Our brains are made up of networks of neurons where each individual nerve cell can make connections with thousands of others. AMPA receptors are a set of membrane proteins that mediate fast signal transmission across these connection points called synapses, with certain receptor complexes predominating in different parts of the brain. Ingo Greger’s group, in the LMB’s Neurobiology Division, has visualized an AMPA receptor with two different auxiliary subunits, a specific combination that is enriched in the hippocampus and involved in learning and memory.
AMPA receptors are found on the post-synaptic membrane of excitatory synapses, where the signal is received and must be propagated. In particular, AMPA receptors are responsible for most of the fast excitatory synaptic transmission in the brain. A key feature of AMPA receptors is that they are complexes that can be assembled from a number of combinations of different subunits and can be modulated by different auxiliary subunits, allowing differential regulation across cell-types and regions of the brain. How different auxiliary subunits co-operate to increase ion flux through the receptor channel has so far been elusive.
What happens at excitatory synapses?
At excitatory synapses, the arrival of electrical signals at the pre-synaptic membrane increases the probability of a chemical signal being sent down a post-synaptic nerve cell. This process involves release of neurotransmitters from the first cell that are bound by receptors on the second. The primary neurotransmitter at excitatory synapses in the brain is the amino acid glutamate. Glutamate can be bound by AMPA, NMDA, and kainate receptors that all act as ion channels, with the flow of cations into the post-synaptic nerve cell driving the continuing signal in response to detection of glutamate.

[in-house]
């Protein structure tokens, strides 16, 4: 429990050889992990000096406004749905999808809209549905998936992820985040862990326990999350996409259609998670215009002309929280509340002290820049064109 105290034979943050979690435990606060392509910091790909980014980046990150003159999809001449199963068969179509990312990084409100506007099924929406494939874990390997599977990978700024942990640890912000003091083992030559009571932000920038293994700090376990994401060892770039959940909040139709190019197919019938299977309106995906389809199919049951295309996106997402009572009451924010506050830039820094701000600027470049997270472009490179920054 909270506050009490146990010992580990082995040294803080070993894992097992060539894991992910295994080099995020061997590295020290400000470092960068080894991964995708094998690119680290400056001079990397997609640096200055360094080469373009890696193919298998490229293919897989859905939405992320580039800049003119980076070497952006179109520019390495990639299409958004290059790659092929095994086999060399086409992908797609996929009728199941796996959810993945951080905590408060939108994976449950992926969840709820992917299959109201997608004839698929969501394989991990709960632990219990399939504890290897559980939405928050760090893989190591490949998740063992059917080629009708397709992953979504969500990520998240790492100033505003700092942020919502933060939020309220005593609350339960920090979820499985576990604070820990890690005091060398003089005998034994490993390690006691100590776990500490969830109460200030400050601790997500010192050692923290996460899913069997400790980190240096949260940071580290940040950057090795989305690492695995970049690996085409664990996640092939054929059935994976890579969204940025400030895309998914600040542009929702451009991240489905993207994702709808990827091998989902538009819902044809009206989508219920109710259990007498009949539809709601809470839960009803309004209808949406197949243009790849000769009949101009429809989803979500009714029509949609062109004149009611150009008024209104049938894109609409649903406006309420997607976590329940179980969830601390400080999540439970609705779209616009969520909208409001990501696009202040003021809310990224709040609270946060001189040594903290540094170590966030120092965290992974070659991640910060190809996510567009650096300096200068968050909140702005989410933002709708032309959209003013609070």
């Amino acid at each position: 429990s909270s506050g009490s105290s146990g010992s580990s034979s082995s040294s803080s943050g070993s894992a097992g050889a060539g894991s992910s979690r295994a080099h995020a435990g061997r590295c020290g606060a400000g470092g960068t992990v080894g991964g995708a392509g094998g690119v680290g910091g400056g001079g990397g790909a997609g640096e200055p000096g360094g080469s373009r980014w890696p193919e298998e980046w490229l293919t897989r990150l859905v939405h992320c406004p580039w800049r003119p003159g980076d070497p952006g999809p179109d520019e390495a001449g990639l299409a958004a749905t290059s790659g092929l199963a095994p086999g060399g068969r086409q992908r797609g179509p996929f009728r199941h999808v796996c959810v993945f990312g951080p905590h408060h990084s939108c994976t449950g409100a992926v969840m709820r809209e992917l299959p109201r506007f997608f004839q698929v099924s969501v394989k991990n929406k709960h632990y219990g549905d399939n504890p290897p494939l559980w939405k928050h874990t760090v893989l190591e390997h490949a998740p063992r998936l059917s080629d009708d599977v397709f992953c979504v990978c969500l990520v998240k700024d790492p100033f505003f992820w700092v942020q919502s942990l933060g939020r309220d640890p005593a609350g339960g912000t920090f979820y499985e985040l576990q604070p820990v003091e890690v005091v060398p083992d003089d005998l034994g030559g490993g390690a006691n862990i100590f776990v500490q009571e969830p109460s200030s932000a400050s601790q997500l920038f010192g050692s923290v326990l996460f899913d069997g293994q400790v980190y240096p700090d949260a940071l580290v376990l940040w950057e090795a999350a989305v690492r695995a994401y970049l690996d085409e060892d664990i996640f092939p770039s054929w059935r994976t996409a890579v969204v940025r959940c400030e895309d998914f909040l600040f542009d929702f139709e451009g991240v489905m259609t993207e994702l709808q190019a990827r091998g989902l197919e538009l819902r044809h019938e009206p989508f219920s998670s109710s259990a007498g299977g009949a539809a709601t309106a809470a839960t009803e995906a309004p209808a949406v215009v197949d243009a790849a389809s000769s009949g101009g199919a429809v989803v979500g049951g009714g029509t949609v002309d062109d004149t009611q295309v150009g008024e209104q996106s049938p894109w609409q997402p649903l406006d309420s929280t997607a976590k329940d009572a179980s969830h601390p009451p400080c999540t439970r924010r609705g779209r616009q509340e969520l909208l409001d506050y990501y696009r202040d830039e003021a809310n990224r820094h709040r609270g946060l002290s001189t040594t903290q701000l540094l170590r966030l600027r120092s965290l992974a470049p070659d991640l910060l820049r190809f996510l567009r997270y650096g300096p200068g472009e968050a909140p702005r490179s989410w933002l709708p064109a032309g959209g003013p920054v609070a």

The most common AMPA receptor complex found in the forebrain and hippocampus consists of two copies of the GluA1 subunit and two copies of the GluA2 subunit associated with two copies of the auxiliary subunits TARP-γ 8 and CNIH2. Two years ago, Ingo’s group revealed a structure of this AMPA receptor with TARP-γ 8 in a closed state, providing some insight into this auxiliary subunit’s function. His group have now revealed structures of the same AMPA receptor, with both of these auxiliary subunits, in an active, open state and in a resting, closed state, providing a more complete understanding of how this particular AMPA receptor complex functions.
Danyang Zhang, a postdoctoral researcher in Ingo’s group, determined these structures using cryo-EM. By comparing the open and closed states, the team then produced a model to explain how these auxiliary subunits promote the open-channel state to increase ion flux. The structures also provide unprecedented insight into how the receptor transitions between open and closed states.
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